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Tag: alignment|article link|clinical outcomes|correlation

Prospective Randomized Double Blinded Clinical Study Evaluating the Correlation of Clinical Outcomes and Cervical Sagittal Alignment.

By wp_zaman

Prospective Randomized Double Blinded Clinical Study Evaluating the Correlation of Clinical Outcomes and Cervical Sagittal Alignment.

Neurosurgery. 2011 Jan 26;

Authors: Villavicencio AT, Babuska JM, Ashton A, Busch E, Roeca C, Nelson EL, Mason A, Burneikiene S

BACKGROUND:: Sagittal alignment of the cervical spine has received increased attention in the literature as an important determinant of clinical outcomes following anterior cervical discectomy and fusion (ACDF). Surgeons use parallel or lordotically fashioned grafts based on preference or simple availability. OBJECTIVE:: To quantitatively assess and compare cervical sagittal alignment and clinical outcome when lordotic or parallel allografts were used for fusion. METHODS:: A prospective, randomized, double blinded clinical study that enrolled 122 patients was performed. The mean follow-up was 37.5 months (range, 12 – 54). RESULTS:: The mean postoperative cervical sagittal alignment (CSA) was 19 degrees (range, -7 to 36) and 18 degrees (range, -7 to 37) in the lordotic and parallel graft patient groups, respectively. The mean segmental sagittal alignment (SSA) was 6 degrees (range, -4 to 19) and 7 degrees (range, -3 to 19) in the lordotic and parallel graft patient groups, respectively. There were no statistically significant differences in clinical outcome scores when comparing the lordotic and parallel graft patient groups. However, patients that maintained or improved SSA, regardless of graft type, achieved a higher degree of improvement in SF-36 PCS and NDI scores. This was statistically significant (P < 0.038). CONCLUSION:: The use of lordotically-shaped allografts does not increase cervical/segmental sagittal alignment or improve clinical outcomes. Maintaining a consistent segmental sagittal alignment or increasing segmental lordosis was related to a higher degree of improvement in clinical outcomes.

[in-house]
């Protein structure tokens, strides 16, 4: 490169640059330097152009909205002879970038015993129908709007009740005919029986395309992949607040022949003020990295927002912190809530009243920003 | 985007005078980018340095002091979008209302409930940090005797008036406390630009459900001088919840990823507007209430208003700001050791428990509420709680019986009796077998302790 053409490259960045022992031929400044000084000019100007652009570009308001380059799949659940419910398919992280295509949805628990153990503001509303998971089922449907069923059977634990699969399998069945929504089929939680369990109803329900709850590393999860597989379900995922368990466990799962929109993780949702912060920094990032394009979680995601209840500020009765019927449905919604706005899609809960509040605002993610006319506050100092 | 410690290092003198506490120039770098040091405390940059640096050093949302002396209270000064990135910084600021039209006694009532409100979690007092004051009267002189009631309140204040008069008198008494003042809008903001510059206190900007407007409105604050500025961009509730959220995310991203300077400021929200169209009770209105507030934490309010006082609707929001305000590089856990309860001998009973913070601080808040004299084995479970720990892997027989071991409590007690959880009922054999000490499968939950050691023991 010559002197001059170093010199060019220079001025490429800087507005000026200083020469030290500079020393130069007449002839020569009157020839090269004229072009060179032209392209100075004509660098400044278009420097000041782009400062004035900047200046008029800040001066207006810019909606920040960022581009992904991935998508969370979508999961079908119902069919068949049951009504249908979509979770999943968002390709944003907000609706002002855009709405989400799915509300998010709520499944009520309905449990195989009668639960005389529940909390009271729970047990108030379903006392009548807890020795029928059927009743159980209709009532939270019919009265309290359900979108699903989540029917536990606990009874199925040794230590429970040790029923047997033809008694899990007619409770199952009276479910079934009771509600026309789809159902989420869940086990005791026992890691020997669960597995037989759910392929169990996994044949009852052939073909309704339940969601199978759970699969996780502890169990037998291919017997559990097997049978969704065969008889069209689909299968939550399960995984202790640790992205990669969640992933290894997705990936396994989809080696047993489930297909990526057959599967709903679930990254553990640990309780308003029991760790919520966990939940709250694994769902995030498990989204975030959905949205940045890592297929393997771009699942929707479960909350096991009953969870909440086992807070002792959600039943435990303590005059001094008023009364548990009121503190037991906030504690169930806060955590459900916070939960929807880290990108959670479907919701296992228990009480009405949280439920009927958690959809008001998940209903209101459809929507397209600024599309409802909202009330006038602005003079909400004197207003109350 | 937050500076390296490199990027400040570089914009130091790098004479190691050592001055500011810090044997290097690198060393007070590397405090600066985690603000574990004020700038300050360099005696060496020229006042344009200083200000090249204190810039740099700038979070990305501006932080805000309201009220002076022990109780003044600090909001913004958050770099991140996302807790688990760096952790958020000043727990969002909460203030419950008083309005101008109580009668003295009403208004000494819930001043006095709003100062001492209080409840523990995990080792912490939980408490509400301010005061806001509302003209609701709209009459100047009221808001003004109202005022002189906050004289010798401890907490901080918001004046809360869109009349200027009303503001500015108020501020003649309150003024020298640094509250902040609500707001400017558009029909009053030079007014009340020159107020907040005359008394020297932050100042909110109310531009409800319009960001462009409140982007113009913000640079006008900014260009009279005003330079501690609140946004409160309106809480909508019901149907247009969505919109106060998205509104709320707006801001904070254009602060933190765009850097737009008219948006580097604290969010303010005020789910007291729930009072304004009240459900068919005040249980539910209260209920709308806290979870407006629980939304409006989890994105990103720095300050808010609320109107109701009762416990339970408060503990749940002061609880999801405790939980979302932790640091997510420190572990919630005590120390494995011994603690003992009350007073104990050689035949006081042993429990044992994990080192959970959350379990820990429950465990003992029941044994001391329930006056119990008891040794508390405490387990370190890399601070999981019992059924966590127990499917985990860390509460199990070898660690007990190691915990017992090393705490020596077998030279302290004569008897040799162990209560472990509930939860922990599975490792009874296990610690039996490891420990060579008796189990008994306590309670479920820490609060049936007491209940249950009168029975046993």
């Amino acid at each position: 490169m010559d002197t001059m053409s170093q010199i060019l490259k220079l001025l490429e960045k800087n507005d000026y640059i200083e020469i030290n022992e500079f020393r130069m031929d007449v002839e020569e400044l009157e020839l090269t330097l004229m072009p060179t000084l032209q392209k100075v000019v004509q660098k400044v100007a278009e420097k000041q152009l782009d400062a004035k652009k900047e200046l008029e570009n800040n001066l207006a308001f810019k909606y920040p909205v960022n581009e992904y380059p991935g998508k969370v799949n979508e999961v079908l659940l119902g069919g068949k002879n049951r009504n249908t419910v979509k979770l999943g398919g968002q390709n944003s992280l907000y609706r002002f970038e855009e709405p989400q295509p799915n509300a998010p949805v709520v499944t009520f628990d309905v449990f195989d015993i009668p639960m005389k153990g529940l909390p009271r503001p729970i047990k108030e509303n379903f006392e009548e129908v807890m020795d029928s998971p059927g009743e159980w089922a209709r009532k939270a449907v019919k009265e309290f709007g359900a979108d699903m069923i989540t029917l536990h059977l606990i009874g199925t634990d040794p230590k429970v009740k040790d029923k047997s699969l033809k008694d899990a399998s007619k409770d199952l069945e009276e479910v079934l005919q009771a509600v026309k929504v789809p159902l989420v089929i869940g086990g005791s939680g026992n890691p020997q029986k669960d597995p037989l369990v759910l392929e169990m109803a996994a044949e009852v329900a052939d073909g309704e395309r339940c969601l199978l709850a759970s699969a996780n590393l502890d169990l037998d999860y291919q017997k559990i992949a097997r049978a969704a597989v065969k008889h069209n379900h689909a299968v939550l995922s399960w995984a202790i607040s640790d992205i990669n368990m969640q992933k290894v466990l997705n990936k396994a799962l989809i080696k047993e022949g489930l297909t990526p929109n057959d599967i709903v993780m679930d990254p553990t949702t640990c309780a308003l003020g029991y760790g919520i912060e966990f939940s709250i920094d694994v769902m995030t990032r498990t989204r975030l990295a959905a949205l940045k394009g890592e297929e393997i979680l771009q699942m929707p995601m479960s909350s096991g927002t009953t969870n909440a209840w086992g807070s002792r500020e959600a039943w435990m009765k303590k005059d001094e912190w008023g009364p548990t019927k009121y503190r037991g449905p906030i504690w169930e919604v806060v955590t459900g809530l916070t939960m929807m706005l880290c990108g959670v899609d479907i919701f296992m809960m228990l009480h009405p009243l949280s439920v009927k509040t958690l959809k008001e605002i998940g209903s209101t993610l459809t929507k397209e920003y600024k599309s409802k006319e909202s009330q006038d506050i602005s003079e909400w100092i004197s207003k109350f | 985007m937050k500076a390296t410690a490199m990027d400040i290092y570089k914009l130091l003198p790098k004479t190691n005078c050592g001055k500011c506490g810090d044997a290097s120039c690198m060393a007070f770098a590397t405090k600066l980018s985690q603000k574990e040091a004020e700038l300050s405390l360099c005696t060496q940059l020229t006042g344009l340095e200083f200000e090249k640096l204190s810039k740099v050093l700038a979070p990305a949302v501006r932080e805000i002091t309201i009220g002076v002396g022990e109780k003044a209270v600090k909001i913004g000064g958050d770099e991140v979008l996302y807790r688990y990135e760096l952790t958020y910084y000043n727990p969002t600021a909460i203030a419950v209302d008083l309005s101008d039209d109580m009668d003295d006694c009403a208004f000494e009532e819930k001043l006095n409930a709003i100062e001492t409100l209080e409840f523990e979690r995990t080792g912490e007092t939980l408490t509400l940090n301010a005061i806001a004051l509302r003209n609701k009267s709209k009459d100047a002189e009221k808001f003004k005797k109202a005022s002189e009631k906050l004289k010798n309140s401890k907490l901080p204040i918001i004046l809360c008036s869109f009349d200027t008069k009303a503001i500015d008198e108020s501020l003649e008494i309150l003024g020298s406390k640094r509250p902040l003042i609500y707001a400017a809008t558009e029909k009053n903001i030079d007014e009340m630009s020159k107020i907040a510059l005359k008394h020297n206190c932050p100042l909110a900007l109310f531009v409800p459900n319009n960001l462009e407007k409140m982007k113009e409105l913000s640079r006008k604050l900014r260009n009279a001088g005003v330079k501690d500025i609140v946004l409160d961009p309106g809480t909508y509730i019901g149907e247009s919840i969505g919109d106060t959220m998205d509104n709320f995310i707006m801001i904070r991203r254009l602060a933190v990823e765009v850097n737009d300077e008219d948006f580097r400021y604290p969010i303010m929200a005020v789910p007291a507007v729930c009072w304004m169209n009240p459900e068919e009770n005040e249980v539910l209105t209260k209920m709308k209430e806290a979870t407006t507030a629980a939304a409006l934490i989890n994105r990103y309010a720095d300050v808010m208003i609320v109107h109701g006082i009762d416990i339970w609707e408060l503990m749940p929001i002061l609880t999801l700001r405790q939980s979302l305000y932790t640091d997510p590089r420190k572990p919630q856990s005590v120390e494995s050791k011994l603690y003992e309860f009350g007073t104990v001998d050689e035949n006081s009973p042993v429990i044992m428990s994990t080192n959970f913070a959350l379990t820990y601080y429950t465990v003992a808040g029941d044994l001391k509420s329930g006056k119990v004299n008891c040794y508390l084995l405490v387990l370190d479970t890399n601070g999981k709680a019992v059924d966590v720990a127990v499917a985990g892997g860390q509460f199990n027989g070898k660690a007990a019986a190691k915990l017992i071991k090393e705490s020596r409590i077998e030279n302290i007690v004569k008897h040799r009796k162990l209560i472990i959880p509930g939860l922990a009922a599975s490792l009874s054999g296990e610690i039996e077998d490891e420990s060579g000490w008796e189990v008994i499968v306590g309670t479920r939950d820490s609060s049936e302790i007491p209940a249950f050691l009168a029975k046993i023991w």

PMID: 21273933 [PubMed – as supplied by publisher]